Friday is not shaping up to be a good day for Boardwalk REIT (TSX:BEI.UN). Shares have cratered, falling close to 6% or $2.89 each to $46.
The reason for the fall is Boardwalk’s abysmal fourth-quarter earnings. Funds from operations fell to $0.58 per unit for the quarter versus $0.86 per share in the same quarter last year. Total revenue fell 8.3% quarter over quarter, with net operating income down 20.4%. In other words, revenue was down while expenses were up. That’s not a good combination.
Full-year results were a little better. Total revenue was down 7.8% with net operating income falling 14.1%. Tough economic times in Alberta hit the company’s bottom line, plus the wildfires affecting Fort McMurray didn’t help.
Boardwalk just turned bearish on 2017 too. It slashed its guidance for the year, reducing expected funds from operations from a range of $2.70-2.90 per unit to a range of $2.30-2.65 per unit. Boardwalk posted funds from operations of $2.84 per unit in 2016, even after the terrible fourth quarter.
In short, investors knew things were bad in Alberta, where Boardwalk gets approximately 60% of its earnings. They just didn’t think things were that bad.
As a value investor, I’m naturally curious as to whether or not Boardwalk is a buying opportunity today. Let’s take a closer look.
Let’s assume that Boardwalk can deliver funds from operations at the mid-range of its 2017 guidance, which would put us at $2.48 per share. Shares currently trade hands at $46. That gives us a price-to-funds-from-operations ratio of 18.5, which is hardly cheap.
If we use Boardwalk’s trailing funds from operations of $2.84 per share, we have a price-to-funds-from-operations ratio of 16.2. That’s better, but shares are hardly a screaming buy at today’s levels. Besides, it could be several years until Boardwalk can replicate 2016’s earnings. Alberta’s economy does seem to be getting better, but it’s certainly not great.
Boardwalk is much cheaper on a price-to-book-value perspective. The company has a net asset value of $60.94 per share, plus $1.95 per share in cash, giving each share a fair value of $62.89 each. Thus, shares trade at just 73% of book value. That’s a little closer to what we’re looking for.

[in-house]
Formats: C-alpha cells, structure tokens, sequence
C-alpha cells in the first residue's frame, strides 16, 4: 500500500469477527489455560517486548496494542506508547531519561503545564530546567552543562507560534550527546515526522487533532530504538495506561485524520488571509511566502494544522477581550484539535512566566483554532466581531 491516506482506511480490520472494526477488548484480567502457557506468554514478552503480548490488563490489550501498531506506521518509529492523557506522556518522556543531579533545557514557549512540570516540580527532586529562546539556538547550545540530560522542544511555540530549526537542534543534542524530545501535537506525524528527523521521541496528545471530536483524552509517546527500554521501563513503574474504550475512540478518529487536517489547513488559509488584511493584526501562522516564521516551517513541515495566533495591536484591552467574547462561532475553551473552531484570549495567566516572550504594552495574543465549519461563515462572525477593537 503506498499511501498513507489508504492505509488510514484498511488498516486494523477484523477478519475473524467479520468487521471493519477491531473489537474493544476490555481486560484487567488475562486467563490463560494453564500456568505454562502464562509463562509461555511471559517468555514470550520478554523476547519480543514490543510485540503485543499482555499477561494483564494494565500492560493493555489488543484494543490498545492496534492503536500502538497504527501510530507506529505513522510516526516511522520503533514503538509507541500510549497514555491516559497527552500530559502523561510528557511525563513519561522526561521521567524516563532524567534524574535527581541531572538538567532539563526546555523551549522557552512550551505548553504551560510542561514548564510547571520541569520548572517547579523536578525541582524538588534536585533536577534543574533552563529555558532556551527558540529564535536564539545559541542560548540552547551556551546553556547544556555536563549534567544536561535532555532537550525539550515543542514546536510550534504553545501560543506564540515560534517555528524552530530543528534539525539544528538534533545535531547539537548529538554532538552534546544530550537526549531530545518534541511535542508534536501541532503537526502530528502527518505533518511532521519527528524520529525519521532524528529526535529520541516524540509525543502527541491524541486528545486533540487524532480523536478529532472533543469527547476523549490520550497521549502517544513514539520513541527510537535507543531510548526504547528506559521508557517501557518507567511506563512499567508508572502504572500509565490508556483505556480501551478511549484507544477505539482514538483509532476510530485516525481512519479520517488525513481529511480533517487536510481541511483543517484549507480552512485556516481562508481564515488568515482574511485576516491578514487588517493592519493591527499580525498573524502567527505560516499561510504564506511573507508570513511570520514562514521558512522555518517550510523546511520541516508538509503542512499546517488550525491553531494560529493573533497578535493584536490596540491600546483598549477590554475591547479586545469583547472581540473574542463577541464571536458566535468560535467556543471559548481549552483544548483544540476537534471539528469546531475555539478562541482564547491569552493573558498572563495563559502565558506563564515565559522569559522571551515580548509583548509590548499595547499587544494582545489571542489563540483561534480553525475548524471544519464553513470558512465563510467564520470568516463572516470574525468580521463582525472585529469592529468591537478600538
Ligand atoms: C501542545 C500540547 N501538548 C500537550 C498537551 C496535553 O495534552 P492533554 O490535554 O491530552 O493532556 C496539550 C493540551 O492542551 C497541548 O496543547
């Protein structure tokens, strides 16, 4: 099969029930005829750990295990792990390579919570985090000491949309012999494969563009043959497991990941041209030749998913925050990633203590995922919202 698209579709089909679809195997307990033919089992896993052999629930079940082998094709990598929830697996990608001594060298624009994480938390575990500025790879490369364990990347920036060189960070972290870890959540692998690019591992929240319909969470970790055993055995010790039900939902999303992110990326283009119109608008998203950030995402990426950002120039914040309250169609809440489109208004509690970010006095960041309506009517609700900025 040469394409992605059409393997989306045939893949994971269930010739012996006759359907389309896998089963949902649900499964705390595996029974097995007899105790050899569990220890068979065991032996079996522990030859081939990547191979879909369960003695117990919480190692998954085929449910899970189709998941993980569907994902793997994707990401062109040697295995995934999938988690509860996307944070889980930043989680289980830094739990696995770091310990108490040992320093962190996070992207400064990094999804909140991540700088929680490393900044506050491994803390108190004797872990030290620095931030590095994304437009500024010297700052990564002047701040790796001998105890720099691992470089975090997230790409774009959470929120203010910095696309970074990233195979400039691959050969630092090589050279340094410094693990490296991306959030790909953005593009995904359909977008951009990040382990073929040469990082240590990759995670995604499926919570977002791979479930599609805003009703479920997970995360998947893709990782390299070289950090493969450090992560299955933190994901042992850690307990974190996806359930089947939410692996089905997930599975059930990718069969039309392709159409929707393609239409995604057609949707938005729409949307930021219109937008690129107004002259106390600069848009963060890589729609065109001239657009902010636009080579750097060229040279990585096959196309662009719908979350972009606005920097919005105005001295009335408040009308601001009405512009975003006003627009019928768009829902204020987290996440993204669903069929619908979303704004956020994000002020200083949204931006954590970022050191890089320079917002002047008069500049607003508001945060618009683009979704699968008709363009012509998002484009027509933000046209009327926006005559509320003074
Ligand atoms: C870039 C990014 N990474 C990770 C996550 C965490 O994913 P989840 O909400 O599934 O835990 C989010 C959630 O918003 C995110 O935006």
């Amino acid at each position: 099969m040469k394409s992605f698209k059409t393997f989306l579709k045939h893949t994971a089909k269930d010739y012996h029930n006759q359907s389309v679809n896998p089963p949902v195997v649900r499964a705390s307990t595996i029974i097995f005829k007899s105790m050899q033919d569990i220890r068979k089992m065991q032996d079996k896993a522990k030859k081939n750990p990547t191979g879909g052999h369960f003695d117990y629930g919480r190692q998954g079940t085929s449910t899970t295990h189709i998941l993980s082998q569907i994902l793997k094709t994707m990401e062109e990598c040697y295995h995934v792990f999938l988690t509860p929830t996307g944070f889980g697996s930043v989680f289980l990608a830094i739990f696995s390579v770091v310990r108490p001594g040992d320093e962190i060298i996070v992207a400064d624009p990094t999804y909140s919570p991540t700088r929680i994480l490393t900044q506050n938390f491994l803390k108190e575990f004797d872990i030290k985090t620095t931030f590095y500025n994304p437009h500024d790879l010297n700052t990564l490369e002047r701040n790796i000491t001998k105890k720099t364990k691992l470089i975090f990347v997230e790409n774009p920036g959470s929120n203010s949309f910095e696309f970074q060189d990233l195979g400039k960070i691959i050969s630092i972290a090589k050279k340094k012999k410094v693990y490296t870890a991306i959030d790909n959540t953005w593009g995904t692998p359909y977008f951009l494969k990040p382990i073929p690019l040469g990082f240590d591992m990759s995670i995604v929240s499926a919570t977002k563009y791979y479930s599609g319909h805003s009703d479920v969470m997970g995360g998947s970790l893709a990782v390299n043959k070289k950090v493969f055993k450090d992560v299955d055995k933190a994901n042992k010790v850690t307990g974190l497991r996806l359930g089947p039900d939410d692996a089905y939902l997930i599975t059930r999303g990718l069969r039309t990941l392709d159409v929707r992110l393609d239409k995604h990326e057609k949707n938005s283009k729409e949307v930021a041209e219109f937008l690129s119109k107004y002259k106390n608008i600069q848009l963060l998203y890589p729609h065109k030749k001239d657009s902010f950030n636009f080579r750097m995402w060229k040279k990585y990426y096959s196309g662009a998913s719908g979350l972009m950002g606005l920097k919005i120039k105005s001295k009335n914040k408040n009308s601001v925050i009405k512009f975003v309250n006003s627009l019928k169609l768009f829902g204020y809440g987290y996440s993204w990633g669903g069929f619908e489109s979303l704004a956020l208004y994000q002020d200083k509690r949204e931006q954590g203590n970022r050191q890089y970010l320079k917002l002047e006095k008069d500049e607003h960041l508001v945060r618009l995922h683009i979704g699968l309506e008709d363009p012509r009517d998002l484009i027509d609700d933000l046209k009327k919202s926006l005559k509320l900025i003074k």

But many analysts think Boardwalk should be writing down the value of some of its Alberta-based properties. It did do that in 2016, decreasing its book value from $65.77 at the beginning of the year to $62.89 at the end of the year. While that’s a good start, many are saying the true value of its portfolio is much less.
Taking care of shareholders
It looks as though Boardwalk is the kind of turnaround story that will require time. In the meantime, management is making sure shareholders get rewarded for their patience.
The company’s dividend was hiked in 2016, increasing from $0.17 to $0.1875 per share on a monthly basis. That’s good enough for a 4.9% yield with a payout ratio of between 85% and 98% of 2017’s projected funds from operations. That’s a little high, but it should be manageable.
Management has also been taking advantage of the temporally depressed share price to buy back units. Boardwalk spent $32.6 million in 2016 buying back 666,000 shares. That’s in addition to the $37.1 million in paid in 2015 to buy back 740,800 shares.
Finally, Boardwalk’s senior management are still big believers in the company, and they continue to hold on to their shares. Management owns about a quarter of the company.
The bottom line
Even after a big decline, Boardwalk shares aren’t really cheap at today’s prices. But the company is doing smart things during this downturn, including buying back shares, building new units, and giving investors a dividend increase.
Boardwalk could be one of these companies that never gets truly cheap. If you believe that, then today could be a very good entry point. And if not, then there could be a better opportunity to buy in down the road.
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Fool contributor Nelson Smith has no position in any stocks mentioned.